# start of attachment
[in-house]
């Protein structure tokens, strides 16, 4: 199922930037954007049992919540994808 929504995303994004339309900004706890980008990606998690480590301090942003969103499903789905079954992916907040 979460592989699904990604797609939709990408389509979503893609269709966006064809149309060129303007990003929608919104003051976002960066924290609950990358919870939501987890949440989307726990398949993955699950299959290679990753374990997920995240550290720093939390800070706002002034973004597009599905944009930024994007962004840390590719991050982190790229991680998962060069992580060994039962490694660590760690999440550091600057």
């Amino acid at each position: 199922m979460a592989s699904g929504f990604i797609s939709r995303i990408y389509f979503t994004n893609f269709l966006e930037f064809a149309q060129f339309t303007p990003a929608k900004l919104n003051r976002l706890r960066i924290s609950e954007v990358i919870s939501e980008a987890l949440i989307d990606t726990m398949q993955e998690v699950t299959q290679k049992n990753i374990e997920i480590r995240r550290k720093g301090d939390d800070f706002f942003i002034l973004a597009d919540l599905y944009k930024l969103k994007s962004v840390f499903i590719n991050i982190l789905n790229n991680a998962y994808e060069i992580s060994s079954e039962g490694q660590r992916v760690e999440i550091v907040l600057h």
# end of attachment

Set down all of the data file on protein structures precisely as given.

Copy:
[in-house]
């Protein structure tokens, strides 16, 4: 199922930037954007049992919540994808 929504995303994004339309900004706890980008990606998690480590301090942003969103499903789905079954992916907040 979460592989699904990604797609939709990408389509979503893609269709966006064809149309060129303007990003929608919104003051976002960066924290609950990358919870939501987890949440989307726990398949993955699950299959290679990753374990997920995240550290720093939390800070706002002034973004597009599905944009930024994007962004840390590719991050982190790229991680998962060069992580060994039962490694660590760690999440550091600057």
């Amino acid at each position: 199922m979460a592989s699904g929504f990604i797609s939709r995303i990408y389509f979503t994004n893609f269709l966006e930037f064809a149309q060129f339309t303007p990003a929608k900004l919104n003051r976002l706890r960066i924290s609950e954007v990358i919870s939501e980008a987890l949440i989307d990606t726990m398949q993955e998690v699950t299959q290679k049992n990753i374990e997920i480590r995240r550290k720093g301090d939390d800070f706002f942003i002034l973004a597009d919540l599905y944009k930024l969103k994007s962004v840390f499903i590719n991050i982190l789905n790229n991680a998962y994808e060069i992580s060994s079954e039962g490694q660590r992916v760690e999440i550091v907040l600057h």